Casey's proud of the work he did on the field, and in the community. Casey and his wife, Ryann, established The Casey Fund, a non-profit dedicated to raising money for establish re-entry programs, inner-city youth programs, mentoring and halfway houses. During his playing days in Tennessee, Casey was a regular at community events and he served as a spokesperson for United Way of Metropolitan Nashville.
Casey was twice recognized as the Titans Community Man of the Year and with that honor nominated for the league's Walter Payton Award in 2016 and 2018.
"I am blessed by that," Casey said. "The Lord put me in a great position, and he blessed me with a beautiful wife to be able to push me to do it. The work on the field, being a captain, going to the Pro Bowl, it was a blessing. And to be able to make an impact off the field, it's a beautiful thing."
Titans controlling owner Amy Adams Strunk said Casey leaves behind quite a legacy.
"This is a proud day for Jurrell, his family and the Titans family," Strunk said. "There is no greater model for what a player can achieve both on the field and in the community than Jurrell. His five Pro Bowls and two Community Man of the Year awards are part of a tremendous legacy for others to follow. He has a passion for improving the lives of others that shines through in big ways with his work with multiple organizations in our community but also in the quieter, day-to-day interactions on a personal level. On the field, he was a force and helped establish a standard as we rebuilt a culture of success during his tenure, ultimately serving as a captain on the 2019 team that advanced to the AFC Championship Game. On behalf of our entire organization, I congratulate him on a fantastic career, and we will always consider him part of the Titans family. I look forward to seeing what is next for him because I know that no matter what is in store he will continue to make those around him better."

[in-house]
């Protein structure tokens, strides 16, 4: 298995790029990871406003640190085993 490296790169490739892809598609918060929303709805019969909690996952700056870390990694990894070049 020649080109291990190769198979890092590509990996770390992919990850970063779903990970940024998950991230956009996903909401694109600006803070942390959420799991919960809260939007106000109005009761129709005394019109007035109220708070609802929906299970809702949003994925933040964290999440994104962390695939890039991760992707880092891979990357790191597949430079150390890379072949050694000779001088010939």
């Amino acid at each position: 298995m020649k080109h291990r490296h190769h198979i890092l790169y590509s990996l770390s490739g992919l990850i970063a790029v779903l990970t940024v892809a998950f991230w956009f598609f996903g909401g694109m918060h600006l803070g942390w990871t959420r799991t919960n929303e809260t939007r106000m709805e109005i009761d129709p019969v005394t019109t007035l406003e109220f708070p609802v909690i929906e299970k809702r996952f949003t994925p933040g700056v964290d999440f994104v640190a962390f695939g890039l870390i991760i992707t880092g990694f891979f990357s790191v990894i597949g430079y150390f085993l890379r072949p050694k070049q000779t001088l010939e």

A look back at defensive tackle Jurrell Casey's nine seasons in Tennessee. (Donald Page, AP Photos, Donn Jones)
Casey, who is now 31, is looking forward to spending even more time with his wife, and his two boys.
On Wednesday night he was on daddy duty, picking up his kids from school.
Casey said he made a promise to his wife he'd go back to school and get his degree. Casey's plan, he said, is to go back to Southern Cal after leaving school following his junior year to play in the NFL.